One useful feature of the Apex is extra storage beneath the cab-over bunk. There's a large compartment 11 inches high below the bunk mattress.

    Chip Haven

  8. #8

    Default Thanks Chip

    I'd previously read that article and found it very informative. My truck is a stock '00 Ford F250 V10. I really like the concept of the Outfitter and hope that present or previous owners can comment on how it works "in the real world". Thanks again and best regards, ELN.

  9. #9
    Join Date
    Jul 2005
    Location
    SoCal
    Posts
    802
    Quote Originally Posted by haven

    The conclusion was that the weight of the camper was a poor match for the custom offroad suspension on the truck. This is not a criticism of the camper, but rather a reminder that the suspension should be chosen after the full weight of the vehicle is understood.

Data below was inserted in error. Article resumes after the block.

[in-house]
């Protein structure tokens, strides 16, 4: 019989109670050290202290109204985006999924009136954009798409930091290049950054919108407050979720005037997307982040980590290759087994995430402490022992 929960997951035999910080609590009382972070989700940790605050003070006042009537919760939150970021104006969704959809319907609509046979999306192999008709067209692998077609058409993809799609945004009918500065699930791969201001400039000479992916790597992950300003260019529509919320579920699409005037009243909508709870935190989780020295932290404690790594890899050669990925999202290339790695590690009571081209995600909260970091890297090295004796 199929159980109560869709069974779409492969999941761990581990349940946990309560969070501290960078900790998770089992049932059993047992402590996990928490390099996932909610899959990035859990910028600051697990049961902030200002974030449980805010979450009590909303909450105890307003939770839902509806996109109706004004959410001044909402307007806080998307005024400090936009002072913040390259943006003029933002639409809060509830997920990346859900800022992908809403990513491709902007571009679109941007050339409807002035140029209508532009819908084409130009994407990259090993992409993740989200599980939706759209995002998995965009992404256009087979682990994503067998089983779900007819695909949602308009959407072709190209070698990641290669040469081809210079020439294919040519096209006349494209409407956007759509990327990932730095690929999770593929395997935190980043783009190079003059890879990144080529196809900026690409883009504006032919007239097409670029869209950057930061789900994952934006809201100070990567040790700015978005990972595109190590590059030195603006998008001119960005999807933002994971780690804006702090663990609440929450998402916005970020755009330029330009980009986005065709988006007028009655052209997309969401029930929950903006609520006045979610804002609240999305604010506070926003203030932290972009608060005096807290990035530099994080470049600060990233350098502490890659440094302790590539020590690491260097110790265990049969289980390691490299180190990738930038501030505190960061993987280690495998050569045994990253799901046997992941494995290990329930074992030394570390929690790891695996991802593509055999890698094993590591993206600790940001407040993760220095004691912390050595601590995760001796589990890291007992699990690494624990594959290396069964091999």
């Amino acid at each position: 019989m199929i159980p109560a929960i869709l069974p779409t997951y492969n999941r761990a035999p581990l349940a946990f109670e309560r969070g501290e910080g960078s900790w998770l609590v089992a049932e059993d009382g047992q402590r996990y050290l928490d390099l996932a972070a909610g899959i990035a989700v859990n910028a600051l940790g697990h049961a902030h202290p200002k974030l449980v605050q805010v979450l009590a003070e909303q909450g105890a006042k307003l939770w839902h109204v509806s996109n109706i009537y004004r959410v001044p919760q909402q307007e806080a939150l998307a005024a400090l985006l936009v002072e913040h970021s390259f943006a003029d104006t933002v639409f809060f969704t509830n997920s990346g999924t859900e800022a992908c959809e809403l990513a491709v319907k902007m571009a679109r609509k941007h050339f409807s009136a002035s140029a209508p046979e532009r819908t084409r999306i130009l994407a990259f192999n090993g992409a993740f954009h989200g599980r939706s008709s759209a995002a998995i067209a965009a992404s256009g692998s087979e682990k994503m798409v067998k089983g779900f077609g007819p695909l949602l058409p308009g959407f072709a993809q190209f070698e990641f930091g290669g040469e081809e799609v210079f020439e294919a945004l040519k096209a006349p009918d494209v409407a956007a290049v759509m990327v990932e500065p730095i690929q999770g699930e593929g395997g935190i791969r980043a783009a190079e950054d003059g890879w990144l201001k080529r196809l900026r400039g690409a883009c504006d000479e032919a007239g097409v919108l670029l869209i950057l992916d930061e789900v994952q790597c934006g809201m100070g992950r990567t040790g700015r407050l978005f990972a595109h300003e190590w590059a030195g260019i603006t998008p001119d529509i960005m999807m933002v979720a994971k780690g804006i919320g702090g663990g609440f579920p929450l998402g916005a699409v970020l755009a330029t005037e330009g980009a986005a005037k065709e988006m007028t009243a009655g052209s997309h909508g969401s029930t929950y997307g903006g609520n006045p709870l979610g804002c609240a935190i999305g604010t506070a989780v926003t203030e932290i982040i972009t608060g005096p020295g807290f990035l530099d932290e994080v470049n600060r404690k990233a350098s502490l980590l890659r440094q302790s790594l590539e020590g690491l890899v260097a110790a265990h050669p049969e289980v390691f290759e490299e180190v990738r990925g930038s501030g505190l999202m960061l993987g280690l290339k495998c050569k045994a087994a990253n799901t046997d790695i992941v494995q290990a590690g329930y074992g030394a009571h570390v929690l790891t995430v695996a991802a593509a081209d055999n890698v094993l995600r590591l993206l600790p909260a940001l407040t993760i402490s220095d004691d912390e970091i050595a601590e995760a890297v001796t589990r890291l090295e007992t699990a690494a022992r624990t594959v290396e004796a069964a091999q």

The company website is http://www.outfittermfg.com There the dry weight of the Apex 8 is listed as about 1500 lbs. Options can easily add 300 lbs to this amount. Add a load of water, propane, food, gear and passengers and the weight carried by the truck would exceed 2500 lbs. So you'll need a pretty serious truck chassis to carry the load.

    Chip Haven
    Chip,

    I stumbled across those articles/links a couple weeks ago and read them with interest. Fill me in here if you would: If I recall correctly, the payload of a Ford 350 is ~4000 pounds. So I'm a little confused as to why the above approx 2500 pounds wouldn't work out...especially after customizing the suspension. I couldn't really garner an answer from the articles. Maybe something to do with the way the weight is distributed? Thoughts...???

    I just reread the 6 month follow-up again. He said that he wasn't satisfied with the balance of the load...so I guess that answers my question. BUT, they were doing pre-races down in Baja with the rig. That's a different set of expectations and demands than one would normally encounter in going offroading here. So it leaves me thinking the rig would be a pretty viable choice...some compromises, yes...but a low profile popup truck camper with all the amenities on a 350 with winch, lockers etc has appeal to me.